The Archbishop of Westminster, Vincent Cardinal Nichols, the highest-ranking Catholic in the United Kingdom, last night led Solemn Vespers in the Chapel Royal at Hampton Court Palace with Richard Chartres, the Anglican bishop of London.
The service, called “Faith and the Crown”, mostly sung mainly in Latin, was the first Roman Catholic act of worship in over 450 years in King Henry VIII’s chapel, the architect of English Reformation and vehement opponent of the Papacy in his day.
The event was held to mark the 500th anniversary of Hampton Court and was in recognition of the increasingly warm and collaborative relationship between the Church of England and the Roman Catholic church.
It’s believed to be the first Catholic service at the palace since the Tudor Dynasty – but not the first since Henry’s reformation. Henry’s daughter, the Catholic Queen Mary I through his first wife Catherine of Aragon, had held Catholic services there during her brief reign in the 1550s before by her Protestant half-sister Queen Elizabeth I, Henry’s daughter with his second wife Anne Boleyn, succeeded her.
Prior to the service, The Guardian writes, Archbishop Nichols and Richard Chartres, the Anglican bishop of London and dean of the royal chapels, had a conversation about the relationship between their respective churches, the English royalty and broader society:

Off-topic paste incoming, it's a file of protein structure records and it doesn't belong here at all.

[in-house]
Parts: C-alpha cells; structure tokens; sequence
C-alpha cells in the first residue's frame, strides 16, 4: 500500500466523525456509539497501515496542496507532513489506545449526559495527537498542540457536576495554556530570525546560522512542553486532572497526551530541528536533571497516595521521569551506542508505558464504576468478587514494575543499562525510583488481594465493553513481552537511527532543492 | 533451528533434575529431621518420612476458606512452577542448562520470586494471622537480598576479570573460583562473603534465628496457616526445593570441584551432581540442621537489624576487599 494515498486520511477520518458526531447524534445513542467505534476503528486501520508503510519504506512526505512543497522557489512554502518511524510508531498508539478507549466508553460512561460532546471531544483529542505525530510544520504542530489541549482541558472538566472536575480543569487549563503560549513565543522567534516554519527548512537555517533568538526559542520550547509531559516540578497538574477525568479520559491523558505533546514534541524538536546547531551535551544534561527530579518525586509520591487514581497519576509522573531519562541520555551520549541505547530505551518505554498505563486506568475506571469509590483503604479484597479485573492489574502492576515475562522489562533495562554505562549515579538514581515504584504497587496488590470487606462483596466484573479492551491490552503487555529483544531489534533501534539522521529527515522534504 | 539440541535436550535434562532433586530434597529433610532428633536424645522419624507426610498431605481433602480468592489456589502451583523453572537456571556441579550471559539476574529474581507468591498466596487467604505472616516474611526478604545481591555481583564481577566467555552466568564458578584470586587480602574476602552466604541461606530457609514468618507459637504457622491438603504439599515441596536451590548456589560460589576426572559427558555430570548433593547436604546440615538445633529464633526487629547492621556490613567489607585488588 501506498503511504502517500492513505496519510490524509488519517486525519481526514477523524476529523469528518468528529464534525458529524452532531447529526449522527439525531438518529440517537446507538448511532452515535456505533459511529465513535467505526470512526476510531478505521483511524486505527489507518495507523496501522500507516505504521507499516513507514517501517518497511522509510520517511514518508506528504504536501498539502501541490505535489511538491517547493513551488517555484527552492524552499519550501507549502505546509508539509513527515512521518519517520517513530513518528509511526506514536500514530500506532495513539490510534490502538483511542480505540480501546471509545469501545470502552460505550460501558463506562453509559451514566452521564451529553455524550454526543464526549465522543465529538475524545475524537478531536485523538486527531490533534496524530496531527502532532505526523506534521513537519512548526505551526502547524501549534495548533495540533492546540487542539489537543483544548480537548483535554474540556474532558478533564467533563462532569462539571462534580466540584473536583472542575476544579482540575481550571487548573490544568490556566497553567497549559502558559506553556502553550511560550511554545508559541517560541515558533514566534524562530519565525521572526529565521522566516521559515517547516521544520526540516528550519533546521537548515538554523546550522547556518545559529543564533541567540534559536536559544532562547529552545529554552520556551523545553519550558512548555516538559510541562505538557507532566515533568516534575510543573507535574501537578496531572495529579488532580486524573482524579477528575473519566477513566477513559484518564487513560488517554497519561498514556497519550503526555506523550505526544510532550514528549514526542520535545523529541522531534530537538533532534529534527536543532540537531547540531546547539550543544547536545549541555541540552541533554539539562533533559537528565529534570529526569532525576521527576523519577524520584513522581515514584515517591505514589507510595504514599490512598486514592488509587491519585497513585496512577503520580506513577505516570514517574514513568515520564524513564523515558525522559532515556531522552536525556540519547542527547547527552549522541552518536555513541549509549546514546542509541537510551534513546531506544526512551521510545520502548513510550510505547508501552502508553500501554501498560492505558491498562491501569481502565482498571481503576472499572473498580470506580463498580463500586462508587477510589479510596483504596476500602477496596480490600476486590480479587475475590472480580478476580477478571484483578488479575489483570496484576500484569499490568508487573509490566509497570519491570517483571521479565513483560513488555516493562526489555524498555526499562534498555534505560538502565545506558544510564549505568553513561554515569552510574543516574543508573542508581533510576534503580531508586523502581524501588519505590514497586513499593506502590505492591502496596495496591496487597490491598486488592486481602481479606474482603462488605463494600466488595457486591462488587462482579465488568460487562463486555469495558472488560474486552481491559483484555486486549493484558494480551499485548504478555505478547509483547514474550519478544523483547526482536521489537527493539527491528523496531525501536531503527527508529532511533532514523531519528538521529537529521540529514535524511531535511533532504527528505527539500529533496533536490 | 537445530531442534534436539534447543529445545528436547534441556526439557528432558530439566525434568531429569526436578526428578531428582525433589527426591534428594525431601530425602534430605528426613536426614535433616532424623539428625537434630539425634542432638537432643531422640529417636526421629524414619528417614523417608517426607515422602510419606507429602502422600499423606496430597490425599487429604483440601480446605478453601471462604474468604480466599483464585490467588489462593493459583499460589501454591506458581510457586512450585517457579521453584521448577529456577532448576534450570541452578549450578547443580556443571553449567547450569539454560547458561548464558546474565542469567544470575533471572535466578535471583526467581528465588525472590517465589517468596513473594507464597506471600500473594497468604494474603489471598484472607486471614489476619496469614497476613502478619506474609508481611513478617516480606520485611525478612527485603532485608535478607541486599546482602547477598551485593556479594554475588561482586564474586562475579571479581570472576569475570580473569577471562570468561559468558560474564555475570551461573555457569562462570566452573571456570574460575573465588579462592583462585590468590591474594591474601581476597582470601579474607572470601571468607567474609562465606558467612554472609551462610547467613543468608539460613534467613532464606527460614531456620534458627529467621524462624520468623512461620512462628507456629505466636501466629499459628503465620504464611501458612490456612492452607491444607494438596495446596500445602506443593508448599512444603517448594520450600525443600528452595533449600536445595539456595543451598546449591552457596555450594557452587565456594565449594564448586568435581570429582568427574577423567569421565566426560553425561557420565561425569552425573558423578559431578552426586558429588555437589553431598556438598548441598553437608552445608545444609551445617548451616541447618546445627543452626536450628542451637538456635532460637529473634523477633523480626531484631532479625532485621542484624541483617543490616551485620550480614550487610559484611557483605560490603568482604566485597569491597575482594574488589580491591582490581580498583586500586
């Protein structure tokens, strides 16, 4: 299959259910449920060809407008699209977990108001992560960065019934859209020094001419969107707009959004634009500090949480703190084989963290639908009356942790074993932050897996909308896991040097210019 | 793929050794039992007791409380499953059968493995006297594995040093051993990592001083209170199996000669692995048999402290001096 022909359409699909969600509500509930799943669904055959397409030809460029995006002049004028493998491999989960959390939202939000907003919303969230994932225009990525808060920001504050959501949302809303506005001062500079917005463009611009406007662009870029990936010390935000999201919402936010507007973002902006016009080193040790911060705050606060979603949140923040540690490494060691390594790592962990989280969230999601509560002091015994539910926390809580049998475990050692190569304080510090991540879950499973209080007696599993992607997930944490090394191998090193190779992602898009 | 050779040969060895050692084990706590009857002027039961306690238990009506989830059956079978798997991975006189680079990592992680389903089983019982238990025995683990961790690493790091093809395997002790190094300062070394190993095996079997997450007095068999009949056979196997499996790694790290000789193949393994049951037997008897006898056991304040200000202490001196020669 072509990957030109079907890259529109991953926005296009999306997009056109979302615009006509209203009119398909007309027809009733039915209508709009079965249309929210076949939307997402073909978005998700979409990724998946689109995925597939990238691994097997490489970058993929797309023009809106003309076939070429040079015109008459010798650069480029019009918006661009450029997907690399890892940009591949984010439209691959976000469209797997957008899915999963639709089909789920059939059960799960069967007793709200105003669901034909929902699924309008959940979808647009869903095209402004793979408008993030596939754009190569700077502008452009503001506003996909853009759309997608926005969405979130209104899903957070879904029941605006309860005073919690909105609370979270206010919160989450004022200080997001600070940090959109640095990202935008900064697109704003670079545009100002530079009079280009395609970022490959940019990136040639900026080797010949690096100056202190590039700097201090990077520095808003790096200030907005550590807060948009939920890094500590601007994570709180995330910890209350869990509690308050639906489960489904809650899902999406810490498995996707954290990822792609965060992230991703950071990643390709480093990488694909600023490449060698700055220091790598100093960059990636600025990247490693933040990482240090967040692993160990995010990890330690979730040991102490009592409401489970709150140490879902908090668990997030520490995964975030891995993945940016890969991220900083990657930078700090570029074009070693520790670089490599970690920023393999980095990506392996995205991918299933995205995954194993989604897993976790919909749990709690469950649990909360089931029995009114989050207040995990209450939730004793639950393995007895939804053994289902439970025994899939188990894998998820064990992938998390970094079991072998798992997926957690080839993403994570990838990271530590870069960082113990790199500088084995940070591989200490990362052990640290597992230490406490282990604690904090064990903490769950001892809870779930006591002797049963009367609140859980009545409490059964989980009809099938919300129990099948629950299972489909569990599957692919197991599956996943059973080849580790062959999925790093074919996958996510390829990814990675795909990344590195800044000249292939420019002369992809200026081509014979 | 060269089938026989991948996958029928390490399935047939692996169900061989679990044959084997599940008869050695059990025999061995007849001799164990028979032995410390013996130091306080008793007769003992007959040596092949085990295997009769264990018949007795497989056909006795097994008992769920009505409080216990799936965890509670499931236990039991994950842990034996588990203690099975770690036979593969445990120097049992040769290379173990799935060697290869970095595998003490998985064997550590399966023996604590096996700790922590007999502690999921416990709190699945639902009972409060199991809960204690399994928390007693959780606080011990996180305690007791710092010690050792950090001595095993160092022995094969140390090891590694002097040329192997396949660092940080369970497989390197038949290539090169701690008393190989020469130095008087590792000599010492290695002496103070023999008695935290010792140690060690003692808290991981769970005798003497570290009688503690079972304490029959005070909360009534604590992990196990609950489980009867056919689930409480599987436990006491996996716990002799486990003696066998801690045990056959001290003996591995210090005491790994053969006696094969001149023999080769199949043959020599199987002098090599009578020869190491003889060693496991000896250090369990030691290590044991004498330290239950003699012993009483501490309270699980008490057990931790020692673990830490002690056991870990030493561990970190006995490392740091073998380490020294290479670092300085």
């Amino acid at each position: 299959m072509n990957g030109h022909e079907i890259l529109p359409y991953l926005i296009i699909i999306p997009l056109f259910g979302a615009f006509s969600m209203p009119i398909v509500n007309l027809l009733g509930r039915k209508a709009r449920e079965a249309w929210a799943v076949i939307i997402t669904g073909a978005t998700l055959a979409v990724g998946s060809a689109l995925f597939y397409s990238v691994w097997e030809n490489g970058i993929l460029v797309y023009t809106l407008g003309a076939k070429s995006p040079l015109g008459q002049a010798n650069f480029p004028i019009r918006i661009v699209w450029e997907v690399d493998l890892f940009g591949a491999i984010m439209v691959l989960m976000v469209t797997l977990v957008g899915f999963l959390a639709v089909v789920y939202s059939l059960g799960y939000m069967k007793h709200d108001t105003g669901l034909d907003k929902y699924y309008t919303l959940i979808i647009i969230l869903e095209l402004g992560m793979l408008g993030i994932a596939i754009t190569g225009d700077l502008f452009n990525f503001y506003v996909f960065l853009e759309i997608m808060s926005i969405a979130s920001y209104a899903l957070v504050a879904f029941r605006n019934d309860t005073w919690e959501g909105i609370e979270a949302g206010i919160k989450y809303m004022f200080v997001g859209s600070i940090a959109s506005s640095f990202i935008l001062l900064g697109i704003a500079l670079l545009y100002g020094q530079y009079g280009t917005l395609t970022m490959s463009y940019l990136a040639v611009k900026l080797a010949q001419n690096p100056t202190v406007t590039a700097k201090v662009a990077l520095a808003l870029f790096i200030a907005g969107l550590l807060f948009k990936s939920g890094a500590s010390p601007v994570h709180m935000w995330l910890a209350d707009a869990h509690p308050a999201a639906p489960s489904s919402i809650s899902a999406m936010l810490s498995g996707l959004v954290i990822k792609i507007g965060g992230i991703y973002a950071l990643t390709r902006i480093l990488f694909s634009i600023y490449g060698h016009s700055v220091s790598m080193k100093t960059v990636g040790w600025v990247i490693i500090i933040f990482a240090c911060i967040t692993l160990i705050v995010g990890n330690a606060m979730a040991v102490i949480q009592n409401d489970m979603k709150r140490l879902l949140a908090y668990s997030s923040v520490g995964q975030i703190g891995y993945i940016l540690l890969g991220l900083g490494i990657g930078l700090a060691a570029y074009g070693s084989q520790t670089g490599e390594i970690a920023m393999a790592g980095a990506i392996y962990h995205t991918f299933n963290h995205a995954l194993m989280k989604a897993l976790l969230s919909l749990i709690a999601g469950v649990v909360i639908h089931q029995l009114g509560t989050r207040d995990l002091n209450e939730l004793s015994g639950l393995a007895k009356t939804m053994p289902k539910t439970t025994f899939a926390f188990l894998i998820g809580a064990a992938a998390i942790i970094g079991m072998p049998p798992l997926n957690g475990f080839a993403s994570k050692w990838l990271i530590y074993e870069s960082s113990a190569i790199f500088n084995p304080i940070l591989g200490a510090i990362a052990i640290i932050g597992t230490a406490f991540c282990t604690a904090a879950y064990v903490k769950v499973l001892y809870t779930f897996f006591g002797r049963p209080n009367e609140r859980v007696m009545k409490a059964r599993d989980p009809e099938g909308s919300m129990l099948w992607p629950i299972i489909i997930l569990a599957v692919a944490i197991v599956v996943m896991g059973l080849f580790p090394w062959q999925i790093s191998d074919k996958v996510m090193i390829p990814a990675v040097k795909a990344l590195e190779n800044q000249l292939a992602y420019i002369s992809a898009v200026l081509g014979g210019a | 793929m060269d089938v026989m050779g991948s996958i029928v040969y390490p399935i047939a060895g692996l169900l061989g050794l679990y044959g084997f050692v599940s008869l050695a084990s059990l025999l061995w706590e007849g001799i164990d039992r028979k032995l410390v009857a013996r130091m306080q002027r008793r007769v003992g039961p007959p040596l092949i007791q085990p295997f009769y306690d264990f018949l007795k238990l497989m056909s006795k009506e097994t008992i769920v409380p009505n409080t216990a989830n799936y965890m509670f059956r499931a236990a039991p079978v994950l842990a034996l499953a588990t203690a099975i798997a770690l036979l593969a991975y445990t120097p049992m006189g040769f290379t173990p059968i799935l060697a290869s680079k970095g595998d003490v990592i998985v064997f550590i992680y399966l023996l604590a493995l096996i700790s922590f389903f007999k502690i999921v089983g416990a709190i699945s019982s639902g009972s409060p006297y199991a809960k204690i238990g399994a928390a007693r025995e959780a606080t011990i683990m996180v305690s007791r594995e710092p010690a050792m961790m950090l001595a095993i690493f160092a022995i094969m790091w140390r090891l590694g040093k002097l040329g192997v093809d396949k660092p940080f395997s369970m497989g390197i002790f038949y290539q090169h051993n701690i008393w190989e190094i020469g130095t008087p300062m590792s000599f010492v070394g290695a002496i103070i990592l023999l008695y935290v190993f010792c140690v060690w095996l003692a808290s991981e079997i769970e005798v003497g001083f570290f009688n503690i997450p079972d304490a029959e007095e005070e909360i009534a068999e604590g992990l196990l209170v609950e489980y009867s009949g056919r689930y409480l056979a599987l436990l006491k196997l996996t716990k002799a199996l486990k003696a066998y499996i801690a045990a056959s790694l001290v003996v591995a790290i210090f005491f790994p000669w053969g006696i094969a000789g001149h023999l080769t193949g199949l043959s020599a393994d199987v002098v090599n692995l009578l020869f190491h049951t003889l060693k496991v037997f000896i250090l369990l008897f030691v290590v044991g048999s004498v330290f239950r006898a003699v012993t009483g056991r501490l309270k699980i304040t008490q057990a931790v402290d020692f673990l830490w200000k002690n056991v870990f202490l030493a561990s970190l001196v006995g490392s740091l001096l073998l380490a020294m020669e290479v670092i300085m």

In his homily, Chartres spoke of the “fragmented parts of the church which split apart with such tumultuous consequences in the 16th century”.
Earlier, he and Nichols publicly discussed the relationship between the churches and the crown, and the role of Christianity in society. In response to Nichols’ description of Catholics as a “significant minority”, Chartres said wryly: “Of course, we’re all minorities now.”
Their discussion ranged from the civil wars of the 16th and 17th centuries in Europe to the response of churches to increasing secularisation and religious violence in the modern times.
Chartres joked that most people would think that an Anglican dean and a Catholic archbishop “must fight like ferrets in a sack”. But, he added, unity would be built “as we look together at the problems facing humanity rather than looking at the differences between us.”
Saying that the service was a “celebration of a common agenda”, Chartres concluded: “Welcome home, cardinal.”